In the first and second parts of this blog series, I have explored the challenges in designing reliable power-delivery networks, the roles of various elements of these networks and where Arm Research has focused its efforts to maximise the benefits for such networks. In this third and final part, I’ll discuss this work in more detail.
In Arm Research, we have designed an on-chip digital storage oscilloscope that can directly sample the power-rails. The introspection capability provided by the oscilloscope can enable the system designer to probe any potential runtime bugs due to power delivery weaknesses. Furthermore, the oscilloscope readings may also be used to drive learning algorithms to automatically generate voltage noise vectors that can be used to guardband production systems.
Figure 1. On-Chip Digital Storage Oscilloscope
Figure 1 shows the architecture of the on-chip oscilloscope. It consists of a VCO-based voltage sampler circuit that samples a ring-oscillator (RO) frequency to compute the supply voltage. Additional triggering logic provide capability of comparing a voltage ‘undershoot’ or an ‘overshoot’ against pre-set thresholds and storing the resulting voltage waveform into an on-chip SRAM buffer. There are event-counters and tidemarks that provide additional statistics regarding power supply noise conditions. Furthermore, the oscilloscope provides a load circuitry that essentially stresses the on-chip PDN with known stimulus. By measuring the response to the stimulus, it is possible to characterize the PDN and measure parameters such as its first-order resonance frequency.
Visibility of the supply noise conditions during dynamic operation goes a long way towards addressing power delivery concerns. Unfortunately, such specialized circuitry is not yet a standard feature in most high-end Arm systems. In our recent collaborative research with the University of Cyprus, we have successfully developed a more generalized approach of monitoring voltage noise in processors. This technique relies upon sensing modulations in the emanated electromagnetic (EM) radiation of a processor using an external antenna and a spectrum-analyzer. Every CPU acts as a radiating antenna due to time varying current consumption as a result of program activity. Hence, this approach is potentially extensible to any platform that does not currently have support for direct measurement of voltage noise.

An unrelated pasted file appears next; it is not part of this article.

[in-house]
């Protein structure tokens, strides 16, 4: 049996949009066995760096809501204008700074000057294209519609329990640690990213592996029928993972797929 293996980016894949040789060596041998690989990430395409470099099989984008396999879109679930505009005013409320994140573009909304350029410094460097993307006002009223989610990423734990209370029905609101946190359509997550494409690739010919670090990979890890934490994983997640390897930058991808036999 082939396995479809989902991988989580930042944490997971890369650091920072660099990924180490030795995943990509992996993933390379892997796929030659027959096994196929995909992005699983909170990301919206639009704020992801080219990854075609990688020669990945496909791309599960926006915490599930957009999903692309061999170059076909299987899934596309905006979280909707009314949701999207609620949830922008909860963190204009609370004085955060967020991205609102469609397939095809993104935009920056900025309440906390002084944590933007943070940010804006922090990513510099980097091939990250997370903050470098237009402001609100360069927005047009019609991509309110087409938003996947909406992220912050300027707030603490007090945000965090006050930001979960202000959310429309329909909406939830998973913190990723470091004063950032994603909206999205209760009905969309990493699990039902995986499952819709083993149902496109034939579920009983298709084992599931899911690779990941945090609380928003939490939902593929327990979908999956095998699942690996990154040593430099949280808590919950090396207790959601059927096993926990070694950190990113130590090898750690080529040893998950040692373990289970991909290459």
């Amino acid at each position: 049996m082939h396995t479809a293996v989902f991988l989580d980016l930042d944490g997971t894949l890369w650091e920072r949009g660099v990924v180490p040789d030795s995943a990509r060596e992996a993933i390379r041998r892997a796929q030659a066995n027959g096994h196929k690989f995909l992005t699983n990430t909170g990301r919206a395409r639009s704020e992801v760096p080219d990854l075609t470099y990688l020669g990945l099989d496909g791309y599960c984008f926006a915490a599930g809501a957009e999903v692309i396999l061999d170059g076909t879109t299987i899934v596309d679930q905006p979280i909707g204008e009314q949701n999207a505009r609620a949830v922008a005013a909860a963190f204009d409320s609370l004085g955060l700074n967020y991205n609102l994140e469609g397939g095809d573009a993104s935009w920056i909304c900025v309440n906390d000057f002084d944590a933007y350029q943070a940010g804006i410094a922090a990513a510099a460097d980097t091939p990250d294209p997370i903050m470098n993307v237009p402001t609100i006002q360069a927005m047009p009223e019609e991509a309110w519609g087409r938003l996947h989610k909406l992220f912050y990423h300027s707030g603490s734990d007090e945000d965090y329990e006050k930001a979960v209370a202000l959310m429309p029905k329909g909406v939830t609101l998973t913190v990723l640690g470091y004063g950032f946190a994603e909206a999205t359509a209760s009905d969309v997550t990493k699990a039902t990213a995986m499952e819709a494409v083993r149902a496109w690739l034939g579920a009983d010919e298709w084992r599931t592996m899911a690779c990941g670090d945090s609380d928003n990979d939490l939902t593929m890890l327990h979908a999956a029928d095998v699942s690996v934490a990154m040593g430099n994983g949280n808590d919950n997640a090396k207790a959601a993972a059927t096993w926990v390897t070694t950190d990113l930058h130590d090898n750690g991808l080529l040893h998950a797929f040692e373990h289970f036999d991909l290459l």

In Figure 2 below, we capture a trace of the electromagnetic emanation from the Arm Juno-R2 platform on a spectrum analyzer. Sure enough, the frequency content on the EM radiation matches with the dominant frequency component of the voltage noise as captured by an on-chip sensor.
Figure 2. A trace of the voltage noise captured using an on-chip sensor is shown on the voltage-noise trace on the left plot. The frequency component of the trace (67MHz) matches exactly with the EM radiation captured using an external spectrum analyser.
Our research shows how capturing these modulations in the radiated energy can reveal key dynamical properties of the system such as identifying its natural resonance frequency. The system resonance frequency is a strong function of the power gating state of the computing cluster. For instance, in a multicore configuration, power gating a counterpart core significantly reduces the available on-chip capacitance on the power network. This causes a drastic shift in the system resonance frequency – a strong signature that can be captured in the EM frequency spectrum.
This technique is non-intrusive since it does not physically interact with the CPU being monitored. Consequently, it opens up an entirely new approach in computer architecture for characterizing and benchmarking high-end systems. The work has been recently published in the IEEE Computer Architecture Letters (CAL, December Issue) and has been recognised as one of the top three papers to appear in CAL for the year 2017. We were invited to present this work at the High Performance Computer Architecture Conference (HPCA), 2018 where we received the award.
Read the full paper
An extended version of the work will be published at MICRO 2018 at Fukuoka in Japan, and will be presented by Zacharias Hadjilambrou. Zacharias is a PhD student at the University of Cyprus, and has interned at Arm Research at various points across a 5-year collaboration since 2013.
Watch the talk summary
The EM research was funded under Project UniServer, an EU H2020-funded project. Project UniServer investigates the impact of supply noise in enterprise-class Arm systems and seeks to develop low overhead mitigation approaches. If you’d like any further information on the project, please reach out to me directly.